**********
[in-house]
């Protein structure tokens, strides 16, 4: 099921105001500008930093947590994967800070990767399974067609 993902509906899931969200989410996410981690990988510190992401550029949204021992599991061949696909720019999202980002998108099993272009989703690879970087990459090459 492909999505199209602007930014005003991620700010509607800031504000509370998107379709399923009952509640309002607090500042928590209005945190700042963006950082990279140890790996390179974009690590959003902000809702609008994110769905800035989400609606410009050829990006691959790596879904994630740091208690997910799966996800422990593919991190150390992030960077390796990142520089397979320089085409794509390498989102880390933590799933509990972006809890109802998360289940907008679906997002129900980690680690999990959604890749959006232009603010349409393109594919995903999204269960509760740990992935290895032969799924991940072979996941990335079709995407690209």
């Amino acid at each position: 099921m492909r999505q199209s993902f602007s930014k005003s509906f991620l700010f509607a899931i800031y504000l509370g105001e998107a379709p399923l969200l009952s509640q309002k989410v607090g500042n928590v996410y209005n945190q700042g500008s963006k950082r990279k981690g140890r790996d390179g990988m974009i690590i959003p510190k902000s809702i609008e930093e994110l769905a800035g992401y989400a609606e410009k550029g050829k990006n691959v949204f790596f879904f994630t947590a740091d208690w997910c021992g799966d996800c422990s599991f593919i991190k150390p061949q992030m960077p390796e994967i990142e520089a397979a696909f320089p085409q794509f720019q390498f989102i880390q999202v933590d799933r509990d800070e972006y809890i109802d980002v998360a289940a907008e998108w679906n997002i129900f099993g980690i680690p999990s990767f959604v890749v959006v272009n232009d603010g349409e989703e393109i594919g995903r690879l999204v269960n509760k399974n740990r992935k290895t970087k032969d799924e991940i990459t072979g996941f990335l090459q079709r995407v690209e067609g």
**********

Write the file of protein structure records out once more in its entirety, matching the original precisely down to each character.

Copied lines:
[in-house]
């Protein structure tokens, strides 16, 4: 099921105001500008930093947590994967800070990767399974067609 993902509906899931969200989410996410981690990988510190992401550029949204021992599991061949696909720019999202980002998108099993272009989703690879970087990459090459 492909999505199209602007930014005003991620700010509607800031504000509370998107379709399923009952509640309002607090500042928590209005945190700042963006950082990279140890790996390179974009690590959003902000809702609008994110769905800035989400609606410009050829990006691959790596879904994630740091208690997910799966996800422990593919991190150390992030960077390796990142520089397979320089085409794509390498989102880390933590799933509990972006809890109802998360289940907008679906997002129900980690680690999990959604890749959006232009603010349409393109594919995903999204269960509760740990992935290895032969799924991940072979996941990335079709995407690209």
């Amino acid at each position: 099921m492909r999505q199209s993902f602007s930014k005003s509906f991620l700010f509607a899931i800031y504000l509370g105001e998107a379709p399923l969200l009952s509640q309002k989410v607090g500042n928590v996410y209005n945190q700042g500008s963006k950082r990279k981690g140890r790996d390179g990988m974009i690590i959003p510190k902000s809702i609008e930093e994110l769905a800035g992401y989400a609606e410009k550029g050829k990006n691959v949204f790596f879904f994630t947590a740091d208690w997910c021992g799966d996800c422990s599991f593919i991190k150390p061949q992030m960077p390796e994967i990142e520089a397979a696909f320089p085409q794509f720019q390498f989102i880390q999202v933590d799933r509990d800070e972006y809890i109802d980002v998360a289940a907008e998108w679906n997002i129900f099993g980690i680690p999990s990767f959604v890749v959006v272009n232009d603010g349409e989703e393109i594919g995903r690879l999204v269960n509760k399974n740990r992935k290895t970087k032969d799924e991940i990459t072979g996941f990335l090459q079709r995407v690209e067609g």